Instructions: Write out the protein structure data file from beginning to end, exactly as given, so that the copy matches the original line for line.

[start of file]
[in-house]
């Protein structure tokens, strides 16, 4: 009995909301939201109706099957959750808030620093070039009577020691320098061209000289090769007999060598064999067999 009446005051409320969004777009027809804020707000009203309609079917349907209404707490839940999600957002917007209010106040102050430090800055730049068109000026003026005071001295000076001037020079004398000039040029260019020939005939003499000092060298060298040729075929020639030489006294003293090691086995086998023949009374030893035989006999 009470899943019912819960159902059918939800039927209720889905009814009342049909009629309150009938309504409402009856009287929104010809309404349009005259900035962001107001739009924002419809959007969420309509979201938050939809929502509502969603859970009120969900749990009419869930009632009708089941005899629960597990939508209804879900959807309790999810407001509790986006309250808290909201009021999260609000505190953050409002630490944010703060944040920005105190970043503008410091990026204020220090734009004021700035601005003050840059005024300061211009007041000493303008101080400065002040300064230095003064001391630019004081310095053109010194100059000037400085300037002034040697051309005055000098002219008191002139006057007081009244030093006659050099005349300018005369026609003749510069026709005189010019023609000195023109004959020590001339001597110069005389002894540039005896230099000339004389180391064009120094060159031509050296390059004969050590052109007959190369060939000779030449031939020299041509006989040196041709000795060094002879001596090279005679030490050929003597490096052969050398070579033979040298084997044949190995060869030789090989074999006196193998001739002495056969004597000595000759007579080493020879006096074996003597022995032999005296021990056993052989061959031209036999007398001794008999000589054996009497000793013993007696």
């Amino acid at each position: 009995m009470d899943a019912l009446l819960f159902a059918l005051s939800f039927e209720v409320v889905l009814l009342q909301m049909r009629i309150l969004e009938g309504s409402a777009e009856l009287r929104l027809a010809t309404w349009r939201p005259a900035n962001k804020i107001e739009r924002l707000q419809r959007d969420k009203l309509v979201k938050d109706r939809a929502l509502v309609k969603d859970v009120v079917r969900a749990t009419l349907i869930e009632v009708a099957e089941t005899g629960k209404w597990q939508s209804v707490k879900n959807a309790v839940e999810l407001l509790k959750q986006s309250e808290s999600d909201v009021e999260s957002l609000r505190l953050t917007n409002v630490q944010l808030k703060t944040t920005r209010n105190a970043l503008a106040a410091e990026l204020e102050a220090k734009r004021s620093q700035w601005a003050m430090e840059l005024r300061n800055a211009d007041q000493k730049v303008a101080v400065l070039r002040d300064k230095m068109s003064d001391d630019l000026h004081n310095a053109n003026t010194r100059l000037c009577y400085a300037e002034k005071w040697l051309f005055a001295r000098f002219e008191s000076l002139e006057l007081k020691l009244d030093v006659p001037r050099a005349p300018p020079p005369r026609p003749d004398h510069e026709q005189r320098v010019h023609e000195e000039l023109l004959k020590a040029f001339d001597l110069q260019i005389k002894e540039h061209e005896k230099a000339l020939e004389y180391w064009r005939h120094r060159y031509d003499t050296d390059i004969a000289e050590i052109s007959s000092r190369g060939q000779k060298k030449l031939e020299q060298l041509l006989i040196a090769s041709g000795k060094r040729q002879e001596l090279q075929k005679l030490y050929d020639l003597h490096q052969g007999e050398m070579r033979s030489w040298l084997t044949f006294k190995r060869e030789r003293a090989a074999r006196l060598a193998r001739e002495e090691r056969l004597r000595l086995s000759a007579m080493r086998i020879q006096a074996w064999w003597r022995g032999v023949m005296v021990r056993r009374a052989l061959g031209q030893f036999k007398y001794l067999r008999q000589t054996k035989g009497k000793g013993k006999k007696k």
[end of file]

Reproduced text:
[in-house]
């Protein structure tokens, strides 16, 4: 009995909301939201109706099957959750808030620093070039009577020691320098061209000289090769007999060598064999067999 009446005051409320969004777009027809804020707000009203309609079917349907209404707490839940999600957002917007209010106040102050430090800055730049068109000026003026005071001295000076001037020079004398000039040029260019020939005939003499000092060298060298040729075929020639030489006294003293090691086995086998023949009374030893035989006999 009470899943019912819960159902059918939800039927209720889905009814009342049909009629309150009938309504409402009856009287929104010809309404349009005259900035962001107001739009924002419809959007969420309509979201938050939809929502509502969603859970009120969900749990009419869930009632009708089941005899629960597990939508209804879900959807309790999810407001509790986006309250808290909201009021999260609000505190953050409002630490944010703060944040920005105190970043503008410091990026204020220090734009004021700035601005003050840059005024300061211009007041000493303008101080400065002040300064230095003064001391630019004081310095053109010194100059000037400085300037002034040697051309005055000098002219008191002139006057007081009244030093006659050099005349300018005369026609003749510069026709005189010019023609000195023109004959020590001339001597110069005389002894540039005896230099000339004389180391064009120094060159031509050296390059004969050590052109007959190369060939000779030449031939020299041509006989040196041709000795060094002879001596090279005679030490050929003597490096052969050398070579033979040298084997044949190995060869030789090989074999006196193998001739002495056969004597000595000759007579080493020879006096074996003597022995032999005296021990056993052989061959031209036999007398001794008999000589054996009497000793013993007696």
């Amino acid at each position: 009995m009470d899943a019912l009446l819960f159902a059918l005051s939800f039927e209720v409320v889905l009814l009342q909301m049909r009629i309150l969004e009938g309504s409402a777009e009856l009287r929104l027809a010809t309404w349009r939201p005259a900035n962001k804020i107001e739009r924002l707000q419809r959007d969420k009203l309509v979201k938050d109706r939809a929502l509502v309609k969603d859970v009120v079917r969900a749990t009419l349907i869930e009632v009708a099957e089941t005899g629960k209404w597990q939508s209804v707490k879900n959807a309790v839940e999810l407001l509790k959750q986006s309250e808290s999600d909201v009021e999260s957002l609000r505190l953050t917007n409002v630490q944010l808030k703060t944040t920005r209010n105190a970043l503008a106040a410091e990026l204020e102050a220090k734009r004021s620093q700035w601005a003050m430090e840059l005024r300061n800055a211009d007041q000493k730049v303008a101080v400065l070039r002040d300064k230095m068109s003064d001391d630019l000026h004081n310095a053109n003026t010194r100059l000037c009577y400085a300037e002034k005071w040697l051309f005055a001295r000098f002219e008191s000076l002139e006057l007081k020691l009244d030093v006659p001037r050099a005349p300018p020079p005369r026609p003749d004398h510069e026709q005189r320098v010019h023609e000195e000039l023109l004959k020590a040029f001339d001597l110069q260019i005389k002894e540039h061209e005896k230099a000339l020939e004389y180391w064009r005939h120094r060159y031509d003499t050296d390059i004969a000289e050590i052109s007959s000092r190369g060939q000779k060298k030449l031939e020299q060298l041509l006989i040196a090769s041709g000795k060094r040729q002879e001596l090279q075929k005679l030490y050929d020639l003597h490096q052969g007999e050398m070579r033979s030489w040298l084997t044949f006294k190995r060869e030789r003293a090989a074999r006196l060598a193998r001739e002495e090691r056969l004597r000595l086995s000759a007579m080493r086998i020879q006096a074996w064999w003597r022995g032999v023949m005296v021990r056993r009374a052989l061959g031209q030893f036999k007398y001794l067999r008999q000589t054996k035989g009497k000793g013993k006999k007696k």